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History of DeKalb County Alabama -  Sequoyah, Cherokee Indian Genius

Sequoyah is celebrated as an illiterate Indian genius who, solely from the resources of his mind, endowed a whole tribe with learning; the only man in history to conceive and perfect in its entirety an alphabet or syllabary.

He was born in the Cherokee village of Tuskegee in Tennessee, near Fort Loudon on the Tennessee River, about five miles from the sacred or capital town of Echota. Little is known of his early life, though it is well established that he grew up in the tribe unacquainted with English or civilized arts. He was a craftsman in silver work, an ingenious natural mechanic, whose inventive powers had scope for development in consequence of an affliction to one of his legs that rendered him a cripple for life. In young manhood he removed from the Overhills towns to Willstown in the present State of Alabama.

Sequoyah, whose English name was George Guess – later spelled Gist, was a soldier in the War of 1812 against the hostile Creek Indians. On March 27, 1814 his regiment took part in the famous Battle of the Horseshoe that inflicted a decisive defeat on the Creeks. Soon after the opening of the nineteenth century, Sequoyah began to realize the magic of writing. He and other Indians at the time, who occasionally saw samples of writing and printing, called these mysterious pages the white man’s "talking leaf". Sequoyah began to dream hazily about an Indian "talking leaf"; he experimented aimlessly at first, but gradually his conception took practical shape. This was slow and laborious work for an untutored Cherokee, and to make his efforts even more difficult, he faced ridicule and menace from his fellow warrior, who accused him of dealing in a sinister and black art. Even though his people – one of the Five Civilized Nations – had already attained a high stage of pastoral civilization, the significance of Sequoyah’s persistent indoor study was a bit too much for them readily to understand.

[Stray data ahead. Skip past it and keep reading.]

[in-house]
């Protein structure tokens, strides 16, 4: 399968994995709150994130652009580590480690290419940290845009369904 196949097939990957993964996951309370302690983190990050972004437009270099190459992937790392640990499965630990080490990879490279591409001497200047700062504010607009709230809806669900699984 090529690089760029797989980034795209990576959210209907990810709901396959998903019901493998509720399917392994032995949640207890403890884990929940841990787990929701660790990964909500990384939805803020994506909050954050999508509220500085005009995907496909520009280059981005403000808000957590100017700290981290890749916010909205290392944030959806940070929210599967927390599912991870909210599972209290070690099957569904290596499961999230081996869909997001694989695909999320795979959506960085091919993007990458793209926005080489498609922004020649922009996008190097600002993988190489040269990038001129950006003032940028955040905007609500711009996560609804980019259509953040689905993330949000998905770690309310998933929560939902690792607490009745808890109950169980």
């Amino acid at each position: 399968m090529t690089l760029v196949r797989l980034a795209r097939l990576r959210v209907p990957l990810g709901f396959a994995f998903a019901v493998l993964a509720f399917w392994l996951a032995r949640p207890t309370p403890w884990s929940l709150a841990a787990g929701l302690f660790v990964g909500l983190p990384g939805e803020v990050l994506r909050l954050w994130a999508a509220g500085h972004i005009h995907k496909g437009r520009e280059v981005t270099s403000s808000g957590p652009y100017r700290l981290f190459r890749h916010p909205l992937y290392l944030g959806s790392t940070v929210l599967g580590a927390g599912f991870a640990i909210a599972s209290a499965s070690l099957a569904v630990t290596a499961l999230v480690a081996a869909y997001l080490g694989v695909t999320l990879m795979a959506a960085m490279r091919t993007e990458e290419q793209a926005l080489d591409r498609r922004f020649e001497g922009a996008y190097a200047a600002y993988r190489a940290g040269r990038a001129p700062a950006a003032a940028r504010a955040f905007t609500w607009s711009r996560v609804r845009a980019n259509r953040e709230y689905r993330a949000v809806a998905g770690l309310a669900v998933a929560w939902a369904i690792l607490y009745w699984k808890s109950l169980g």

Finally, after twelve years of labor and discouragement, he completed his syllabary, composed of eighty-five symbols, each representing a sound in the Cherokee spoken language. The simplicity of the syllabary and its easy adaptability to the speech and thought of the Cherokees enabled many of his people to master it in a few days. The Indian nation was practically made literate within a few months.

Sequoyah, in known to have taught in the area for years after his mother took up residence in Willstown, Alabama during the movement of the Cherokee Nation to Oklahoma. There is a historical marker in Valley Head, only a few miles from Sequoyah Caverns, where it is known he taught his alphabet under a large oak tree and a marker located in the Fort Payne Union Park.

Sequoyah traveled much between his people who had relocated in the West and those still in the East. In 1843 Sequoyah departed for the Mexico territory (now Texas) in order to visit with a band of Cherokees who had settled there. While on this visit he became ill and died. While his grave has never been authentically located, his memory will last forever through his syllabary and through this learning and culture of a fine body of Americans, the Cherokee people.

Sequoyah, Cherokee Indian Genius

Sequoyah, Cherokee Indian Genius...the only man in history to conceive and
perfect in its entirety an alphabet or syllabary

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